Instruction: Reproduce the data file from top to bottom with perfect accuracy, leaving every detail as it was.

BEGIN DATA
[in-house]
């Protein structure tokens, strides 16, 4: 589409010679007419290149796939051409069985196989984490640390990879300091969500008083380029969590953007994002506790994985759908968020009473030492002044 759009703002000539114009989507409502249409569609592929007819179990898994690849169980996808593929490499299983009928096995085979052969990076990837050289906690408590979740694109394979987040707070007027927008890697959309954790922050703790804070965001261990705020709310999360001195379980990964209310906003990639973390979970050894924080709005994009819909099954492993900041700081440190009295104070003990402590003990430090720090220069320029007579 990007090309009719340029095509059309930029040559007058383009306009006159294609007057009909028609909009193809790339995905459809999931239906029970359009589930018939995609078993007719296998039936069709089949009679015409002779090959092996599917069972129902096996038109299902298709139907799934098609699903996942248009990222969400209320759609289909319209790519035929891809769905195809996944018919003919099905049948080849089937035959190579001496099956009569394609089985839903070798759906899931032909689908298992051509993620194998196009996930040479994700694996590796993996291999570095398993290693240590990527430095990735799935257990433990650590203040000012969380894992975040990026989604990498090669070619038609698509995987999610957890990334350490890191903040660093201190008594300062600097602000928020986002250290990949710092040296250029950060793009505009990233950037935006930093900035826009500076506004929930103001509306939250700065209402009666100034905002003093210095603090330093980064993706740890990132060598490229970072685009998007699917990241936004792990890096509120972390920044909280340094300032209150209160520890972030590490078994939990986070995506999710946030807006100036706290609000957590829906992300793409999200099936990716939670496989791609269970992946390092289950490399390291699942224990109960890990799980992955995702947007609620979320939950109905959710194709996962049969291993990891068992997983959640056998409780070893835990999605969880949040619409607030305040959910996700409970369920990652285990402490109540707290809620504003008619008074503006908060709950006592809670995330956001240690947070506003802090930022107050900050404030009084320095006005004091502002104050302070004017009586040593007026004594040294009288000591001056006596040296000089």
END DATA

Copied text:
[in-house]
């Protein structure tokens, strides 16, 4: 589409010679007419290149796939051409069985196989984490640390990879300091969500008083380029969590953007994002506790994985759908968020009473030492002044 759009703002000539114009989507409502249409569609592929007819179990898994690849169980996808593929490499299983009928096995085979052969990076990837050289906690408590979740694109394979987040707070007027927008890697959309954790922050703790804070965001261990705020709310999360001195379980990964209310906003990639973390979970050894924080709005994009819909099954492993900041700081440190009295104070003990402590003990430090720090220069320029007579 990007090309009719340029095509059309930029040559007058383009306009006159294609007057009909028609909009193809790339995905459809999931239906029970359009589930018939995609078993007719296998039936069709089949009679015409002779090959092996599917069972129902096996038109299902298709139907799934098609699903996942248009990222969400209320759609289909319209790519035929891809769905195809996944018919003919099905049948080849089937035959190579001496099956009569394609089985839903070798759906899931032909689908298992051509993620194998196009996930040479994700694996590796993996291999570095398993290693240590990527430095990735799935257990433990650590203040000012969380894992975040990026989604990498090669070619038609698509995987999610957890990334350490890191903040660093201190008594300062600097602000928020986002250290990949710092040296250029950060793009505009990233950037935006930093900035826009500076506004929930103001509306939250700065209402009666100034905002003093210095603090330093980064993706740890990132060598490229970072685009998007699917990241936004792990890096509120972390920044909280340094300032209150209160520890972030590490078994939990986070995506999710946030807006100036706290609000957590829906992300793409999200099936990716939670496989791609269970992946390092289950490399390291699942224990109960890990799980992955995702947007609620979320939950109905959710194709996962049969291993990891068992997983959640056998409780070893835990999605969880949040619409607030305040959910996700409970369920990652285990402490109540707290809620504003008619008074503006908060709950006592809670995330956001240690947070506003802090930022107050900050404030009084320095006005004091502002104050302070004017009586040593007026004594040294009288000591001056006596040296000089």